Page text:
The COVID-19 pandemic has disrupted the rhythm of daily life, piling unwelcome stress onto most people. Yoga is one of many ways to cope with that problem.
“I got out my yoga mat and went through a stretching routine similar to the one our instructor, Tammy Blyth, uses,” said Sally Dibblee, who regularly attends Tammy's Monday afternoon classes at Cathedral Memorial Hall. “I felt so good afterwards.”
The class includes several beginners, so Tammy has spent time explaining the benefits of the ancient practice of yoga. This type of self-care can help reduce stress and inspire well-being. She said breathing deeply and deliberately provides oxygen to nourish the body; it can also relax the brain and nervous system.
“Tammy is always urging us to breathe, breathe, breathe,” Sally said.
The instructor has also pointed out that exercise and stretching not only boost the effectiveness of the lungs and circulatory system, but can also lift the spirits.
“This pandemic is an emotional time with the challenges of cancelled activities, physical/social distancing, worries about the health of loved ones, feelings of isolation, financial concerns,” Sally said. “Your whole body can tighten up before you even realize it, but yoga stretches can release those tensions and make you feel better physically and mentally.”
Diane Radford is another regular participant who misses Tammy's yoga classes.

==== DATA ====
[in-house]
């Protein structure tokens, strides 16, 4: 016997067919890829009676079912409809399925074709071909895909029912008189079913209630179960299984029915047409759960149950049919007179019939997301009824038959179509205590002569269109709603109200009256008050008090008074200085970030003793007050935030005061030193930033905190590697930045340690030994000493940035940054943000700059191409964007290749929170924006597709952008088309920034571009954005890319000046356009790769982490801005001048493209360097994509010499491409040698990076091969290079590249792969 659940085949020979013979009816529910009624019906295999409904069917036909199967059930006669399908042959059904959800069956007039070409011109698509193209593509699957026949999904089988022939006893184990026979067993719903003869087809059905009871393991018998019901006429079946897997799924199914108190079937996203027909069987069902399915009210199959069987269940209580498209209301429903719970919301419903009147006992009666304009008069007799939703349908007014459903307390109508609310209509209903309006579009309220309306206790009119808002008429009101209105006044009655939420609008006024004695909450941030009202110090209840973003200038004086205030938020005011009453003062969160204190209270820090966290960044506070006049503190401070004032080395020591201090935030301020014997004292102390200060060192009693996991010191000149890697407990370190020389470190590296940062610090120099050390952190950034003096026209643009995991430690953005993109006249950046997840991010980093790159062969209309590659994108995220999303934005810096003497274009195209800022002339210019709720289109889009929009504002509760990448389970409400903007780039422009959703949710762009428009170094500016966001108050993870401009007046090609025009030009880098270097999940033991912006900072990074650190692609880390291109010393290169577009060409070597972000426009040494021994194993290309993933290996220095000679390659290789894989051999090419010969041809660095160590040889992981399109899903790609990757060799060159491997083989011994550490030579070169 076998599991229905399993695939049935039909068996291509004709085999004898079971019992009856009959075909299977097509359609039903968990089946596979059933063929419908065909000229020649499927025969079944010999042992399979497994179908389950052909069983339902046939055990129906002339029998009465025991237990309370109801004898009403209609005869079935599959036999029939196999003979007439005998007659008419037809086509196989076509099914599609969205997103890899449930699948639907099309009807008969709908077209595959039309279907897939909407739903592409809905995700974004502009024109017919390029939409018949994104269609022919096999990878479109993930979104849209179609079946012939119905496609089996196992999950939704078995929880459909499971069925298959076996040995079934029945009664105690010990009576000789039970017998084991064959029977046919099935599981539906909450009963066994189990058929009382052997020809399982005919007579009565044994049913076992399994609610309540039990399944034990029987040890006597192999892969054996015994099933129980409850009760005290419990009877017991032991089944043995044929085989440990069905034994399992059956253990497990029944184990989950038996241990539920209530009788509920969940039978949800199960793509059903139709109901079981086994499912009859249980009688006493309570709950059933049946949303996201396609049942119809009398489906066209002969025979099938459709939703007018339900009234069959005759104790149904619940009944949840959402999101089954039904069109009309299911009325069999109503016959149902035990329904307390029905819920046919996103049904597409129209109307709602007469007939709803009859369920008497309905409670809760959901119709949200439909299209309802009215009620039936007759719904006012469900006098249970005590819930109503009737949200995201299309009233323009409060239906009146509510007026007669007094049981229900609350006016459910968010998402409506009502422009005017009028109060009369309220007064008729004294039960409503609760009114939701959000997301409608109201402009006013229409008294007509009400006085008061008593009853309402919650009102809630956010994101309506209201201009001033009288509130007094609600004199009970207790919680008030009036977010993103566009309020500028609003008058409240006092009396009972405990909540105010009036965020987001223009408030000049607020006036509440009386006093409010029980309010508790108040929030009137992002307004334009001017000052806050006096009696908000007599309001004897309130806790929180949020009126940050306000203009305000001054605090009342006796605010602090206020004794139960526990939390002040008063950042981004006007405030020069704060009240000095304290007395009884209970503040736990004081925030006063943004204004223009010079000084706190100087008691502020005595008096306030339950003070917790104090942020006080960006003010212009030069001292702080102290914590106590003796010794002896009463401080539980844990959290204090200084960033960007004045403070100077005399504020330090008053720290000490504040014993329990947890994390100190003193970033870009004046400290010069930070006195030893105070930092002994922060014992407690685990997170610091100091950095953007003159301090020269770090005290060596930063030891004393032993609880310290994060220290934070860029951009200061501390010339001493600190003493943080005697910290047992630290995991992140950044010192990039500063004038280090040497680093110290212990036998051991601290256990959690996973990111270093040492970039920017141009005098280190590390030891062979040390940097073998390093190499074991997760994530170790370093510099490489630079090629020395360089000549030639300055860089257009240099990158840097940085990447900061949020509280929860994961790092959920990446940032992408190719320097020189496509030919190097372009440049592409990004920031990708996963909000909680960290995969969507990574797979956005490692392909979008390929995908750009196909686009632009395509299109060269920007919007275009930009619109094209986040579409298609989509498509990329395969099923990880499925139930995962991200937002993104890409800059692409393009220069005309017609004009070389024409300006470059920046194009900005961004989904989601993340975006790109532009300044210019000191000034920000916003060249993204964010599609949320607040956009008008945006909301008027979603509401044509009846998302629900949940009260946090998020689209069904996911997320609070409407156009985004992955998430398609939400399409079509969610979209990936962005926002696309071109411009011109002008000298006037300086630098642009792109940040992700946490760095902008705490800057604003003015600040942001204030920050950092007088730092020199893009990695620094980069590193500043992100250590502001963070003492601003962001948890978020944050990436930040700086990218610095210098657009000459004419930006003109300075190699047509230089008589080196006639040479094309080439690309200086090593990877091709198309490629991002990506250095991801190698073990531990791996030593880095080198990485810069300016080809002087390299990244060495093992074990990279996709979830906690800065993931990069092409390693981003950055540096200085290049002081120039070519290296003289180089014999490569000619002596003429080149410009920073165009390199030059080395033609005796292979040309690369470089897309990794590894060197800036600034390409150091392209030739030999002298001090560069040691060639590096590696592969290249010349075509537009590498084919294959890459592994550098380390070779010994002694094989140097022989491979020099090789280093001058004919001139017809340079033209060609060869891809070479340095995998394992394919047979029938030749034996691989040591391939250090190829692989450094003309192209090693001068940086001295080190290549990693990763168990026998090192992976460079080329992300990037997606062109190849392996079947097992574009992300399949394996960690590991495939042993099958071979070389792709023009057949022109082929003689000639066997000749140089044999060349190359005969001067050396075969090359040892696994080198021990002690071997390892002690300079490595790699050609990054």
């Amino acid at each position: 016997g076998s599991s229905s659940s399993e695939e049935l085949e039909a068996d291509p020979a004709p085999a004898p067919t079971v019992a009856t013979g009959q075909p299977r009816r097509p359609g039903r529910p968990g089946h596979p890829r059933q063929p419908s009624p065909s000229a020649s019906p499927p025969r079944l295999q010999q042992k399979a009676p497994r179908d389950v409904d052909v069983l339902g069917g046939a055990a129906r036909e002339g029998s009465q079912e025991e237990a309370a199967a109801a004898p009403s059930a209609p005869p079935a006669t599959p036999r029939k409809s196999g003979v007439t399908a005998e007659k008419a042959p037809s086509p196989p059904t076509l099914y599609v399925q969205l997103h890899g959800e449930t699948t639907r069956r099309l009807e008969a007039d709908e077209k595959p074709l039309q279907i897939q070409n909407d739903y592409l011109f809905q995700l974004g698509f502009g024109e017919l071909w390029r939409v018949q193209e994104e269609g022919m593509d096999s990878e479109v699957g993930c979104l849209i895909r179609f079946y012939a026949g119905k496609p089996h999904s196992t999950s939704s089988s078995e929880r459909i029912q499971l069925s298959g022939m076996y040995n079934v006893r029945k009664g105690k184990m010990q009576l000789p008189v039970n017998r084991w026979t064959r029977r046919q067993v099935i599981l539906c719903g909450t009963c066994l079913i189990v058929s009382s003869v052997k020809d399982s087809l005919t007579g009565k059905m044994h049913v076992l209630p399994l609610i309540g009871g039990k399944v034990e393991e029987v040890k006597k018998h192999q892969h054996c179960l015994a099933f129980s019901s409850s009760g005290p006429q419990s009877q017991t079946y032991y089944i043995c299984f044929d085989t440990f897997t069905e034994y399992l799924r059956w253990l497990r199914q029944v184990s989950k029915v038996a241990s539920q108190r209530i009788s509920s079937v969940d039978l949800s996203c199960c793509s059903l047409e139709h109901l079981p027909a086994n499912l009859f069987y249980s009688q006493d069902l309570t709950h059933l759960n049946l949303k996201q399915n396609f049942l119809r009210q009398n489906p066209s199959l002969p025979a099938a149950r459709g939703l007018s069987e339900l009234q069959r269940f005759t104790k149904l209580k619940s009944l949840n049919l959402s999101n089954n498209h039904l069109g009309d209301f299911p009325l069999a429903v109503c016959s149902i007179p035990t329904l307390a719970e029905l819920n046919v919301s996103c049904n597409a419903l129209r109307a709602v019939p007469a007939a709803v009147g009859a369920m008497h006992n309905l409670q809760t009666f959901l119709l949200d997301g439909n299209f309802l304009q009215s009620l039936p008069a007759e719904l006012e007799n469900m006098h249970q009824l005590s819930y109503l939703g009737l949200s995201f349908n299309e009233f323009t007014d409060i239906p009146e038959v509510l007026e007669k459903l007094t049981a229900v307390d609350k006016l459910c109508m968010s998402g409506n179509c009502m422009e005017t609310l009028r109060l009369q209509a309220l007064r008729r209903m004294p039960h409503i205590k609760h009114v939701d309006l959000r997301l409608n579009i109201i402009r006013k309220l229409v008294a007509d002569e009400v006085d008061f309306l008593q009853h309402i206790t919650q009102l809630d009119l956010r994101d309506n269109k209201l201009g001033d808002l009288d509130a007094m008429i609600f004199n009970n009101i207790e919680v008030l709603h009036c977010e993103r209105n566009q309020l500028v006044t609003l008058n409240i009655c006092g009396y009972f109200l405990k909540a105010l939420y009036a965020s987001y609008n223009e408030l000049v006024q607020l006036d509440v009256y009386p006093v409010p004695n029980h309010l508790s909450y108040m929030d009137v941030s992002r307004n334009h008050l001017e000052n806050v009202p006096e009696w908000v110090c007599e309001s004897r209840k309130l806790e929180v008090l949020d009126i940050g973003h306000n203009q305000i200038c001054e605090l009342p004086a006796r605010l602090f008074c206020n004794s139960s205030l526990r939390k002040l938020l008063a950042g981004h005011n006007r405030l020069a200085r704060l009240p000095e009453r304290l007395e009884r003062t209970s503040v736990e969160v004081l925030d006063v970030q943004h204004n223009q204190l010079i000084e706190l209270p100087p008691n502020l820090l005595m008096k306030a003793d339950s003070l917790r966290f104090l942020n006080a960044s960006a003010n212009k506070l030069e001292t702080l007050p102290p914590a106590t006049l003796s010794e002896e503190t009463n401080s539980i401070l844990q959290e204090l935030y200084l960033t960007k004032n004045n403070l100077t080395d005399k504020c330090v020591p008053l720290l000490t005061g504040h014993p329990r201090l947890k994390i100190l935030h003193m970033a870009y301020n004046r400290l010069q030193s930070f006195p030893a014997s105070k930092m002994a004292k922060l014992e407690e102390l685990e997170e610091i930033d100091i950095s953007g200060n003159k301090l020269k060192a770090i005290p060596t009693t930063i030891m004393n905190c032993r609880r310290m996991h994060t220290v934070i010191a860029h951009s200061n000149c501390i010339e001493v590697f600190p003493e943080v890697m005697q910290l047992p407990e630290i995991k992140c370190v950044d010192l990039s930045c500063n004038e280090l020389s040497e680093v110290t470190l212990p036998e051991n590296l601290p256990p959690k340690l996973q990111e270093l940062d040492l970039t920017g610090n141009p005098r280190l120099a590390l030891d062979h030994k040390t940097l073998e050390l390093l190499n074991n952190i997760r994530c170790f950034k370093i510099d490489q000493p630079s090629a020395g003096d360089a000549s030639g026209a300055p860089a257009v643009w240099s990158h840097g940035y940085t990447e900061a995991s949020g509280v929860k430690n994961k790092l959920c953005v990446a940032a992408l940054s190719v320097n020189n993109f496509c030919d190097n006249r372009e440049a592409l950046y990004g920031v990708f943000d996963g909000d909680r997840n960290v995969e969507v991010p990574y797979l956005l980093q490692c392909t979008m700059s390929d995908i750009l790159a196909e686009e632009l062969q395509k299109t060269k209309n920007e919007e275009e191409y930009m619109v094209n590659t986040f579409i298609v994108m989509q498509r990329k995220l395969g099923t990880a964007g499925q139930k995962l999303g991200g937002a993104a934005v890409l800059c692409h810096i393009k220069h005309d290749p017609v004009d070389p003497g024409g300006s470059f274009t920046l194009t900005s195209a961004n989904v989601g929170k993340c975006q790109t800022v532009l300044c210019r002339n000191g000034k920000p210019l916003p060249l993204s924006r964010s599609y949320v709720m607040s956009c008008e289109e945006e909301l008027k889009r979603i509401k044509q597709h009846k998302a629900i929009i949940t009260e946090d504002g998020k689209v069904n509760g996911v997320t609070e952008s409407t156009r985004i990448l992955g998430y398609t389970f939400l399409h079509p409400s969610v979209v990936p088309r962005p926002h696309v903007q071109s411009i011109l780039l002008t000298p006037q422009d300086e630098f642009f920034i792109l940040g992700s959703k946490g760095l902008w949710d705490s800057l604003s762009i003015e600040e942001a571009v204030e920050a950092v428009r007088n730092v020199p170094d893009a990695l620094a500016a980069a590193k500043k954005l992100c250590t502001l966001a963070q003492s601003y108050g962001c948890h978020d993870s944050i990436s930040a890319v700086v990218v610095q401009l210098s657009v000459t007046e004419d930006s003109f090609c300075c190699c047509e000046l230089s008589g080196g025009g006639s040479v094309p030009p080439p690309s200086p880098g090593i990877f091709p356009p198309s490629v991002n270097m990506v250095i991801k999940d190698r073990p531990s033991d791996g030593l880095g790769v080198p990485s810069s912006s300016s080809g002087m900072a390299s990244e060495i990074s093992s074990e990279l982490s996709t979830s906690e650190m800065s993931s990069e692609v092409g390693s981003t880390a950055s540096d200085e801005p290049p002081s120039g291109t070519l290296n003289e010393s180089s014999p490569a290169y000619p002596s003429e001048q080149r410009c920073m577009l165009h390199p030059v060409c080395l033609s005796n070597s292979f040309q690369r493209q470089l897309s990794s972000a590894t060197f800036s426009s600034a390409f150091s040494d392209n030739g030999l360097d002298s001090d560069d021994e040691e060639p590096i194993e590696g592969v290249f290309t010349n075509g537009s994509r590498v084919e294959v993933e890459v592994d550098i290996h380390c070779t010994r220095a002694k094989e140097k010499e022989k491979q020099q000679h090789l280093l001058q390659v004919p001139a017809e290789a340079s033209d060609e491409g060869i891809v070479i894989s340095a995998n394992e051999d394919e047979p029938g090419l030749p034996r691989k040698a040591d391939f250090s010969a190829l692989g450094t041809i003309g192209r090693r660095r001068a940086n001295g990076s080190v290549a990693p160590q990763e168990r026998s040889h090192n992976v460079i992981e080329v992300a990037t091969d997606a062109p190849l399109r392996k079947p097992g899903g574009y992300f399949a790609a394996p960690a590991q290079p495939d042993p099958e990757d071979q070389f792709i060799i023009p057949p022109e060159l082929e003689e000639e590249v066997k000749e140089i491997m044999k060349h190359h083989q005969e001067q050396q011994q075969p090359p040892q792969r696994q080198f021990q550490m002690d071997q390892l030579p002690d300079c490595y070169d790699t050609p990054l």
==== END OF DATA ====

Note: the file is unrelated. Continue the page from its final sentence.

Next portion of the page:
“I liked learning new yoga poses, and I appreciated that Tammy was considerate of 'newbies' or older people who might not be as flexible,” Diane said. “She always offered modifications and alternatives for the poses.”
She said she also enjoyed the sociability of the hour-long class, which has attracted members of the cathedral congregation and people from the community.
“Tammy is always a positive person,” Diane commented. “She looks on the bright side of life. I'll be glad when it's safe for classes to resume.”
While waiting for the state of emergency to end, Diane continues to exercise by walking outdoors and by dancing.
YouTube is an option for yoga enthusiasts or for people who want to try it while having time on their hands. Many online classes are available there. The “Y” has also produced a series of exercise videos, including several yoga routines, which are available at YMCA360.org
Parish Nurse Kathleen Snow advises that yoga mats should be cleaned regularly at home with a damp cloth and a solution of equal parts vinegar and water. In these times of preventing the spread of virus, people may also wish to clean their mats with a disinfectant wipe or spray.
--by Ann Deveau
The parish nurse will announce resumption of yoga classes when public health authorities allow it.